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### ebanner's blog

By ebanner, history, 8 months ago, ,

Let's consider the problem of converting a number to base k. Initially I was confused by this algorithm, but the more I think about it the more it makes sense.

The algorithm is this. For a number n in base 10, if we wish to convert n to base k then we do the following.

digits = []
while n > 0:
digit = n%k
digits.append(digit)
n /= k
n_k = reversed(digits)


where n_k is the number n in base k.

Why does this work? Well the first thing to notice is that for any natural number base k we can write a number n in base 10 in the following way.

n = sum of i from 0 to infinity of c_i*(k^i)


where 0 <= c_i < k. ***

As a concrete example consider writing 11 in base 3. By the above declaration we can write the following.

11 = 1*3^2 + 0*3^1 + 2*3^0


Now why is this useful? Well if you read off the coefficients from left to right of the above expression, that is 11 in base 3!

11_10 = 102_3


where n_k is the number n in base k.

So given this fact, we just need a way to read off the coefficients of each of these terms. Here is an algorithm for doing so.

1. Read off the rightmost coefficient
2. Shift all the terms rightwards while eliminating the rightmost term
3. Go back to step 1

We can accomplish step 1 by doing n % k.

11 % 3 = (1*3^2 + (0*3)^1 + 2*3^0) % 3
= 0      + 0       + 2


To see why this is the case note that all the terms except the rightmost term have a modulus of zero (because they contain at least one factor of 3). So doing the modulus has the effect of reading off the rightmost coefficient.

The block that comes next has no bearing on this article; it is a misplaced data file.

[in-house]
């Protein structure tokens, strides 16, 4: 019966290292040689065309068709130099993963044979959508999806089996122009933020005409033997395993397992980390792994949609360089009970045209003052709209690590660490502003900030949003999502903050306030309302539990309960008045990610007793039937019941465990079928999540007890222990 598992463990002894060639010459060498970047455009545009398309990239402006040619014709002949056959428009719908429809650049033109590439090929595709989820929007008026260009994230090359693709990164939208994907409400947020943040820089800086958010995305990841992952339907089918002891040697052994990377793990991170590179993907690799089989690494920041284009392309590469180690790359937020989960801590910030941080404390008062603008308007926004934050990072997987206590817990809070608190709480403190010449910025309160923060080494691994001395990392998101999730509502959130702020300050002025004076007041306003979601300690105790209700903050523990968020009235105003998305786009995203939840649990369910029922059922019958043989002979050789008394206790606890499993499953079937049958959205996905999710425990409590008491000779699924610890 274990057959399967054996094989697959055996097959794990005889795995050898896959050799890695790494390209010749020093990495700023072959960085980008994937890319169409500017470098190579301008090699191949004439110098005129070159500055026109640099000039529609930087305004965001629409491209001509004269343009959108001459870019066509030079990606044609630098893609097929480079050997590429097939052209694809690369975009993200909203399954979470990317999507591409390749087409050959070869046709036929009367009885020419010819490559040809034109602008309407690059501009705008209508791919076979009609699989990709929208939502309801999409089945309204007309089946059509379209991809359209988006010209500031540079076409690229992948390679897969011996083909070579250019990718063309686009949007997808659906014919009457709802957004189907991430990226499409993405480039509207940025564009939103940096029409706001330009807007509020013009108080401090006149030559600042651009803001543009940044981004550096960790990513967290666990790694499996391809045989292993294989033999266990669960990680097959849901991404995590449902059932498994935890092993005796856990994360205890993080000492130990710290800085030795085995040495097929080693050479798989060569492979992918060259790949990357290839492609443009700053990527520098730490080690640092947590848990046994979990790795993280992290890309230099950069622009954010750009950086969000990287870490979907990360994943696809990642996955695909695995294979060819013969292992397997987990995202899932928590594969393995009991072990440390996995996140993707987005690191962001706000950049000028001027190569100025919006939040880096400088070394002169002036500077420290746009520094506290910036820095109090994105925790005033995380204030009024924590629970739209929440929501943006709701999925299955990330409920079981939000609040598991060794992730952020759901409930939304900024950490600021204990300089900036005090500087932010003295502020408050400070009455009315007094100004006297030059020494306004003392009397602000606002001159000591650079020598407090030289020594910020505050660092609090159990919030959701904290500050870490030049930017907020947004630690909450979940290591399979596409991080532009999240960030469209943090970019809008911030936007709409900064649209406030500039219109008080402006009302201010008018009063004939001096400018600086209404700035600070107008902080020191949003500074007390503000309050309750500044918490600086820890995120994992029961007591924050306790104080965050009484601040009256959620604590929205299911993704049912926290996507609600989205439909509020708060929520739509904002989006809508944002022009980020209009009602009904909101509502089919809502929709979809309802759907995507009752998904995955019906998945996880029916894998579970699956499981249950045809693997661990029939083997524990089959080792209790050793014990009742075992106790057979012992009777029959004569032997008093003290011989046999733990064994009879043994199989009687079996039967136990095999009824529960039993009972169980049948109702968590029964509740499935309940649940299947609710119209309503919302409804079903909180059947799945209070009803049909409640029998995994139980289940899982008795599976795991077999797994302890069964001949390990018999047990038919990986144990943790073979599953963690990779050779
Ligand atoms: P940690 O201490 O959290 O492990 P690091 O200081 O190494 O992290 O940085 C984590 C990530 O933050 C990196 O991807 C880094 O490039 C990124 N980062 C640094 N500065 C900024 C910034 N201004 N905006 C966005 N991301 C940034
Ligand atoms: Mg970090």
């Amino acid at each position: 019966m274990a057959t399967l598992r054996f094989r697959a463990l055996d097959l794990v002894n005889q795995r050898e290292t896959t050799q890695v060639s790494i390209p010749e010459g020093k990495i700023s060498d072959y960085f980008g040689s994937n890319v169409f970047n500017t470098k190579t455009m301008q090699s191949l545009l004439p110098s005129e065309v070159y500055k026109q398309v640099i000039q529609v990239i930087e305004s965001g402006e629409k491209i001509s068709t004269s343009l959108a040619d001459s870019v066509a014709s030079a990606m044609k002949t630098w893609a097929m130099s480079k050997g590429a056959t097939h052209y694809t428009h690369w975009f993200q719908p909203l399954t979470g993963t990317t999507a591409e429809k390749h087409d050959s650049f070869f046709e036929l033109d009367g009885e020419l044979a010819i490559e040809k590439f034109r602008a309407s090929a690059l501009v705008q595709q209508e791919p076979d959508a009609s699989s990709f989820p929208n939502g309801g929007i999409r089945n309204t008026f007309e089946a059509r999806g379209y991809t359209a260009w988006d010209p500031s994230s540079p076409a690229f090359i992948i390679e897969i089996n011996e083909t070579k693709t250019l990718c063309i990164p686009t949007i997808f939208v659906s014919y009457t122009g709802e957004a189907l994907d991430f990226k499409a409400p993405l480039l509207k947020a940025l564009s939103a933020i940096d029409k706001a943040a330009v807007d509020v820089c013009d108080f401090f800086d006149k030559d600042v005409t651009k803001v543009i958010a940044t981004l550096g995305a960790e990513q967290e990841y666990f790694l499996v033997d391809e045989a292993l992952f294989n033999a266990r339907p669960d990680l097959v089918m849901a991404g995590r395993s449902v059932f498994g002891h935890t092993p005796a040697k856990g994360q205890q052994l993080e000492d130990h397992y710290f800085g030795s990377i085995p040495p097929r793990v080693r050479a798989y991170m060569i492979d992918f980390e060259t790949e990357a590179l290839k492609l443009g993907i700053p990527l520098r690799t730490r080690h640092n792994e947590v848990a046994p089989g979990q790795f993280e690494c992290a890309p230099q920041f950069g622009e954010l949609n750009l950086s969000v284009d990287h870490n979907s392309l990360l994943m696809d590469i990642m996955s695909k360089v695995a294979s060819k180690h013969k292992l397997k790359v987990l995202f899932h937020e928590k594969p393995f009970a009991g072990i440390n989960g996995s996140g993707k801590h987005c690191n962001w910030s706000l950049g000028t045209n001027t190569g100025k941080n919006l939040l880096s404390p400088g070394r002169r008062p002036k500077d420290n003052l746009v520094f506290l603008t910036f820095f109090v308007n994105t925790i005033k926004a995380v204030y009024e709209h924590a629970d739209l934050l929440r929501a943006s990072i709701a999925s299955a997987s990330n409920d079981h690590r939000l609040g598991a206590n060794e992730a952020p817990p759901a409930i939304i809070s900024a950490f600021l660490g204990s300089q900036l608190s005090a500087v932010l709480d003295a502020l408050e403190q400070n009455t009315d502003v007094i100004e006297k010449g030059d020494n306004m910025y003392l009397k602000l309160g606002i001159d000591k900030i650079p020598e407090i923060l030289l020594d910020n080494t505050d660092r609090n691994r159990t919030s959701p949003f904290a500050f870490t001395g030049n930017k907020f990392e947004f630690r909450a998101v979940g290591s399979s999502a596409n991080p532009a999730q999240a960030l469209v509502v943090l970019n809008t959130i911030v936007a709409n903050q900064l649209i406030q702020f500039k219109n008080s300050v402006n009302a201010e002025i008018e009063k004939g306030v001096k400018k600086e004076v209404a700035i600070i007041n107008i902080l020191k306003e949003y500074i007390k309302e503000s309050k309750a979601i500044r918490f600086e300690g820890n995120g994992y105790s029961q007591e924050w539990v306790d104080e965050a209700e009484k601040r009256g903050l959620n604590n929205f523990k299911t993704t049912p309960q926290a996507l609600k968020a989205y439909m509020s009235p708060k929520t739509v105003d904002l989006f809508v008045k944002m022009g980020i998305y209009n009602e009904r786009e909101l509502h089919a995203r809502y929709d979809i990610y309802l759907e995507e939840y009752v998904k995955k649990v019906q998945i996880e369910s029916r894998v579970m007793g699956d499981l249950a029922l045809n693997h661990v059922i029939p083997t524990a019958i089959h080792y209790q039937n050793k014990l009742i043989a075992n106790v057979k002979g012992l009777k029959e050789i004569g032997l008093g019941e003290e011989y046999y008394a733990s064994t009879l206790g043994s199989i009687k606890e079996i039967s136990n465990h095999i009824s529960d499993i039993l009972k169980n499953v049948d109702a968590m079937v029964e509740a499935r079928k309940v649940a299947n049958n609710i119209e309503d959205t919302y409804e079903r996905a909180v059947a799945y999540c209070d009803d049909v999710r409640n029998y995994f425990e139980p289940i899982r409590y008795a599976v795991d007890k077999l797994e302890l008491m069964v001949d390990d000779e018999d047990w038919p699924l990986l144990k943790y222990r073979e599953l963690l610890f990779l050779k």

Now how do we do step 2? We just do n / k. Let's look and see what that does.

10 / 3 = [1*3^2      +  0*3^1     + 2*3^0] / 3
= (1*3^2)/3   + (0*3^1)/3  + (2*3^0)/3
= 1*(3^1)     +  0*3^0     + 0
= 1*(3^1)     +  0*3^0


Notice the last term zeros out because there is no factor of 3.

So it looks like we've done the main things required to convert to base k. As a last (and small) order of business notice that we've accumulated digits from right to left and hence they are backwards. We only need to reverse them to straighten them out.

*** A proof of this fact is outside the scope of this guide (I'm sure there is a proof out there somewhere). To convince you that this is true, consider that if it was not true then we wouldn't be able to use binary nor octal nor hexadecimal to represent numbers (why?).

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 » 8 months ago, # |   0 Auto comment: topic has been updated by ebanner (previous revision, new revision, compare).
 » 8 months ago, # | ← Rev. 2 →   0 Sorry bro. No time for this tutorial. If conversion of base is needed, I will just use a Java one-liner. See https://stackoverflow.com/questions/15735079/convert-from-one-base-to-another-in-java
•  » » 8 months ago, # ^ |   0 The point of this blog post is to show how base conversion is done, so if you need to modify the algorithm to solve in a problem you will be in a position to do so.I noticed all blog posts similar to this one receive lots of downvotes. Can you help me understand why?Is it the length? The fact it's python? No pictures? Not specifically targeting a problem?